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Distracted Walking; Heads up, Phones Down

By Terry L. Todd | 502d Air Base Wing Occupational Safety | Feb. 5, 2020

JOINT BASE SAN ANTONIO, Texas —

Unforgiving lessons are learned from the deaths and pointless injuries that occur due to the failure of individuals to exercise sound personal risk management.

The Joint Base San Antonio Safety Office staff has many opportunities to observe people’s behavior. One thing they have noticed is an increase of people -- civilian, military and dependents alike -- spending a large amount time looking down. 

No, they are not looking at their feet to see if their shoes are untied; they are looking at their cell phones. These individuals are participating in a very dangerous habit ... TEXTING WHILE WALKING. 

Distracted walking, or texting while walking, injuries are on the rise. It has become such a big problem that Injury Facts® 2015, the statistical report on unintentional deaths and injuries published by the National Safety Council, included statistics on cell phone distracted walking for the first time. You may be surprised by their findings.

Distracted walking incidents are on the rise, and everyone with a cell phone is at risk. We are losing focus on our surroundings and putting our safety at risk. The solution: Stop using phones while walking, and not just in crosswalks and intersections. Over half of distracted walking injuries occur in our own homes, proving that we need to stay aware of our surroundings whether indoors and out.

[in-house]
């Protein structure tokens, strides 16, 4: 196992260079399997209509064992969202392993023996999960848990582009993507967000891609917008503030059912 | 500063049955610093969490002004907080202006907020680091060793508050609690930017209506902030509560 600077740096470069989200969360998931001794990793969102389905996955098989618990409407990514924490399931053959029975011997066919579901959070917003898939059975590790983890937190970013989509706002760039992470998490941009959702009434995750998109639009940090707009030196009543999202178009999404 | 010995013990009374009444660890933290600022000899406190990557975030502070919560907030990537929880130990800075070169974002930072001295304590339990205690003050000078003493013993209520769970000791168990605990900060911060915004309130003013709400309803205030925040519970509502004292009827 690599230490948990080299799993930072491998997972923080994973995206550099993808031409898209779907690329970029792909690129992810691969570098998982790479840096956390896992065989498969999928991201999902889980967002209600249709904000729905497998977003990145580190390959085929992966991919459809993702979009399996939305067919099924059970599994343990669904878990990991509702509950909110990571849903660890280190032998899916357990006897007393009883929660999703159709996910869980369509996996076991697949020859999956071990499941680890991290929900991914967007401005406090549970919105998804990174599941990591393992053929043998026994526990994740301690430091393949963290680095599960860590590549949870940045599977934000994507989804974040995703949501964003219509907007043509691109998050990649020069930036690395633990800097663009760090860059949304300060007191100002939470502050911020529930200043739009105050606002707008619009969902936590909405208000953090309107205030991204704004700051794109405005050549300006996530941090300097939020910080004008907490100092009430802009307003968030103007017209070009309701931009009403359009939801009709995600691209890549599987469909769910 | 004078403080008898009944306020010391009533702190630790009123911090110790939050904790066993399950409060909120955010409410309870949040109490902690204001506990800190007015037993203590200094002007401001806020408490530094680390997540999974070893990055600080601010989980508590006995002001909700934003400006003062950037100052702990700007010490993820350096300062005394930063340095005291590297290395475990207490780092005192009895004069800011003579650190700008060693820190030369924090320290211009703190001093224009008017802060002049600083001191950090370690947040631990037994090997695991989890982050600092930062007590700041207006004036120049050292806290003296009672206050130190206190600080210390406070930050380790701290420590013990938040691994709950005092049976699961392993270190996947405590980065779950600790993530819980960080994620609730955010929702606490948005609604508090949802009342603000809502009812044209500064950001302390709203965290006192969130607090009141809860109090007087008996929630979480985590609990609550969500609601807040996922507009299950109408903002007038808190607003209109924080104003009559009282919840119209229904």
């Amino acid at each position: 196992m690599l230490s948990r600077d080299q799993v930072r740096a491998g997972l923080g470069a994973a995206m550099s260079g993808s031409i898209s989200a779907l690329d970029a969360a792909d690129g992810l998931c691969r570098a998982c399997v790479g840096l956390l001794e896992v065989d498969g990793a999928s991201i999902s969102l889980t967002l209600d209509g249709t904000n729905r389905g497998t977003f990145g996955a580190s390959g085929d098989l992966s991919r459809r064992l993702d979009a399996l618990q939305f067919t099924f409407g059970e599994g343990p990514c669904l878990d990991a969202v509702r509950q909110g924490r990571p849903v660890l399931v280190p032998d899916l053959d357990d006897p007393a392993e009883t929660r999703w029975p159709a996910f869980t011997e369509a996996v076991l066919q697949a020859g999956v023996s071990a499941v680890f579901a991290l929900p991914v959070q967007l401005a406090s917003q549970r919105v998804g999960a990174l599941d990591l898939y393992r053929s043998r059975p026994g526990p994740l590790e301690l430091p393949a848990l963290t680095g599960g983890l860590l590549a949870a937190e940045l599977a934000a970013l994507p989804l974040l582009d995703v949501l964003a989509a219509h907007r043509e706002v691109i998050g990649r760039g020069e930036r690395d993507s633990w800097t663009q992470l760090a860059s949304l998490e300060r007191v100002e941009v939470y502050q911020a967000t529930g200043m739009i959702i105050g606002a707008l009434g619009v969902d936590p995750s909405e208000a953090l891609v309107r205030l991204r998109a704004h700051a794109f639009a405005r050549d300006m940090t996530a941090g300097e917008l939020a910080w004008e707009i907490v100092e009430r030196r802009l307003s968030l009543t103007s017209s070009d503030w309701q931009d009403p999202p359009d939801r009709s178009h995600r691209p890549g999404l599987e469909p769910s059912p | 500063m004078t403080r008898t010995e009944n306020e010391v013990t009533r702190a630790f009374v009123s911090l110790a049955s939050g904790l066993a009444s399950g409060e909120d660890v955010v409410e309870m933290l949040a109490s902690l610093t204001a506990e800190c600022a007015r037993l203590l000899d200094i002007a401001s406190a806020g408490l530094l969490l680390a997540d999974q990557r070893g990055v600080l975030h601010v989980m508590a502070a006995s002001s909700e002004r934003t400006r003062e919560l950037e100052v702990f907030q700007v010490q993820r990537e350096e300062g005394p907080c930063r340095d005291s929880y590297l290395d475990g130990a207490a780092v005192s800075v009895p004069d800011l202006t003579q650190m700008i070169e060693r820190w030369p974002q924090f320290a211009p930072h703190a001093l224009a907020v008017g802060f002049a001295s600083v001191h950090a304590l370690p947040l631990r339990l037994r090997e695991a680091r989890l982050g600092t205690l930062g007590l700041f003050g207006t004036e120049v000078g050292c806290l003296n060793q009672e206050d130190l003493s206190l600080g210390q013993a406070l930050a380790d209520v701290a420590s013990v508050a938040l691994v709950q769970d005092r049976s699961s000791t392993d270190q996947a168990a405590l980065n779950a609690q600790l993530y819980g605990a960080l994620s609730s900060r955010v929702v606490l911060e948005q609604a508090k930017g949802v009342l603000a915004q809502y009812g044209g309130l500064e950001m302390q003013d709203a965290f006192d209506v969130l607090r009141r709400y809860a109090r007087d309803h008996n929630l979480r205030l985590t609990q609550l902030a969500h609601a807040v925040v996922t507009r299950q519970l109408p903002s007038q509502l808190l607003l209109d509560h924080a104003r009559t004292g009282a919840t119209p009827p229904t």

Unintentional injuries are the fourth leading cause of death in the U.S. Just take the time to look around your unit, the installation, even your home, and almost every individual you see has some form of cellular communications device. That makes this issue even more serious.

Fifty-two percent of distracted walking incidents involving cell phones happen at home – not near roadways as many might believe, according to a study in the Journal of Safety Research. Fifty-four percent are people ages 40 or younger, while 21 percent of those injured were 71 and older.

Talking on the phone accounted for 62 percent of injuries. The most common of which were dislocations or fractures, sprains or strains and concussions. Nearly 80 percent of the injuries were due to a fall.

The increase in cell phone distracted walking injuries parallel the eight-fold increase in cell phone use in the last 15 years.

It is just as important to walk cell phone free, as it is to drive using hands-free devices. Pedestrians and drivers using cell phones are both “impaired and too mentally distracted” to focus on their surroundings, according to the National Safety Council. 

For pedestrians, this distraction can cause them to trip, cross roads unsafely or walk into stationary objects such as street signs, doors, furniture, walls or even parked cars.

Here are a few tips from NHTSA and NSC for children and adults of all ages:

  • Look left, right and left again before crossing the street; looking left a second time is necessary because a car can cover a lot of distance in a short amount of time
  • Make eye contact with drivers of oncoming vehicles to make sure they see you
  • Be aware of drivers even when you're in a crosswalk; vehicles have blind spots
  • Don't wear headphones while walking
  • Never use a cell phone or other electronic device while walking
  • If your view is blocked, move to a place where you can see oncoming traffic
  • Never rely on a car to stop
  • Children younger than 10 should cross the street with an adult
  • Only cross at designated crosswalks
  • Wear bright and/or reflective clothing
  • Walk in groups

To help keep you safe as you and your family walk across the Joint Base San Antonio commissary, Exchange, work center or roadway parking lots, remember distracted walking (texting while walking) is dangerous walking. Common sense says “Just Don’t Do It.”

“HEADS UP, PHONES DOWN.”

For military-unique requirements of walking and texting in uniform, refer to your branch and unit specific uniform wear regulations.